quote

These mountains
that you are
carrying, you were
only supposed to
climb.

 words from Najwa Zebian

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What will remain (of my personal belongings) after I die

One of the reasons that minimalism appeals to me is the profound meaning of living life itself. I believe strongly in the following quote by Joshua Becker:

We were never meant to live life accumulating stuff.  We were meant to live simply enjoying the experiences of life, the people of life, and the journey of life – not the things of life.

To my understanding this represents the true meaning of a life-time and what the result is about. I believe people choose minimalism nowadays because they want to feel freed and they want to experience their happiness now, by stop wasting time and effort on what isn’t important and learn to focus upon what truly matters here and now. Many minimalists have their awakening once they encounter the death of a close someone, realizing all the stuff that this person held on to and experiencing how much of a hassle all this is for the ones you leave behind, to deal with. Not only does it awaken your consciousness of the future and the life of those who will outlive you, you’re also left with the responsibility to make your life meaningful to yourself and others without the overkill of owning a unhealthy amount of stuff.

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Something personal here: I am considering never conceiving my own children and I will write about this topic more in depth eventually hopefully later. But for now, this is a simple fact: I will not find purpose in my life in procreating another life. I find it ethically and morally right to limit myself to my own existence and share my life with those who are already here on earth to find meaning together in this world. I realize that my choice leaves me with the knowledge that everything I own won’t be a heritage to an offspring but it might be taken into use by those who can benefit from my stuff and those who have some sentimental value to my existence (my partner for example, some friends or even my parents if they live long enough). I am well aware that the meaning of your life is limited to what you make out of it, what you pursue, what you give to others and what you radiate (love, inspiration and so on). Nobody will remember you for your stuff, they will remember you despite of your stuff. There is a story going on in my family about an aunt that when she died, everyone was so baffled by how much junk she accumulated and they made fun of her at that moment while cleaning out the house, but even worse: it’s the only way people remember her today. It’s like she never made an impression worth remembering, I imagine she must have been an introvert to the extreme and not even a kind person because instead of sympathy and compassion, people felt the need to mock her illness of hoarding. It somehow always touched me to hear this story of someone I haven’t known personally in my life.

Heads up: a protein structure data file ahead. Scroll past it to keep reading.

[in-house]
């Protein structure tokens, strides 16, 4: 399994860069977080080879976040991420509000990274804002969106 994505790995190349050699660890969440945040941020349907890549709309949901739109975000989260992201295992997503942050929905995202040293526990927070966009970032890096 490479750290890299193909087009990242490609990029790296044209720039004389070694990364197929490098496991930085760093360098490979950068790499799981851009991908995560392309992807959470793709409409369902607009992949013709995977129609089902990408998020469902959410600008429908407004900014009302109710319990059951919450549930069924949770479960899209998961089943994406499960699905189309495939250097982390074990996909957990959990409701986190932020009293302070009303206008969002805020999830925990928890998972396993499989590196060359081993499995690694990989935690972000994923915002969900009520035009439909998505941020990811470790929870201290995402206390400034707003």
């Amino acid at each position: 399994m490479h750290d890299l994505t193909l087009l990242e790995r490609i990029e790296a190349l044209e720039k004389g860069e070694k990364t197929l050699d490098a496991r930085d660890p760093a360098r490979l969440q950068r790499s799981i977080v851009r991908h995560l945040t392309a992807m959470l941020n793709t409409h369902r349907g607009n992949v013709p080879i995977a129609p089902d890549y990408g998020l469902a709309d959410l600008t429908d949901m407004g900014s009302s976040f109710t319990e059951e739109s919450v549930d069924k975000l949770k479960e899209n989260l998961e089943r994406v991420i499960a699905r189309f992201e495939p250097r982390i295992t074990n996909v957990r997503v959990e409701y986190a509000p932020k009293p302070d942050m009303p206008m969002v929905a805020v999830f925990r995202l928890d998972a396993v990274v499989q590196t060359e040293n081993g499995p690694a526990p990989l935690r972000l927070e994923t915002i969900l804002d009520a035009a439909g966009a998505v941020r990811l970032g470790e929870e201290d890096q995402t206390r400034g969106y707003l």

With minimalism I feel like you’re actually aware of mortality and become at peace with the thought even more. Not only because you’re less worried about ‘where your stuff will end after you die’, but also because you become aware of how to live your life during your lifetime, making the most of it, choosing to live happily and healthy instead of wasting your most valuable asset in life: your time.

Try to see the meaningful through the meaningless. Find good in the bad and hold on to what works, to what makes you happy to what keeps you going. Remember the positive in your lifetime and overcome the bad times. Your life is worthy and you should treat it that way, without becoming arrogant. Contribute in any way possible, anything to make you feel valuable without disabling others or let others wreck you. Don’t let people take advantage of your kindness and generosity. Find the balance between giving and not expecting to receive anything without being robbed. Here is a great poem -I shared a while back- that wraps up this topic for now.

a raw organic vegan lipbalm

hurraw

I wasn’t going to write about this product until I realised it’s getting cold outside and new vegans may not be aware of these cruelty-free alternatives. I believe I bought these lip-balms two years ago and I was very excited to have found them: I needed a vegan lip-balm so badly and this was finally available in a physical store nearby. I immediately gave into the temptation and chose two different scents. One with ginger and the other with mint flavor. Honestly there isn’t much to say about the Hurraw! balms other than: they are smooth, cream-like velvet-y on the lips, moisture very well and I got plenty of use out of them. A little bit goes a long way: such a long way that I had them around in my car and handbag for over a year and a half now. I forgot about their raw ingredients and therefore I must add: use these frequently because after a some time (a year and plus) these will go bad eventually. Honestly I should have known better as I mostly buy organic natural products that need to be used before a certain time-frame.

I do believe if you’re in a hurry and you’re not into making your own lip balm: this is possibly the best one, at least I haven’t found a better vegan and cruelty-free lip balm out there yet.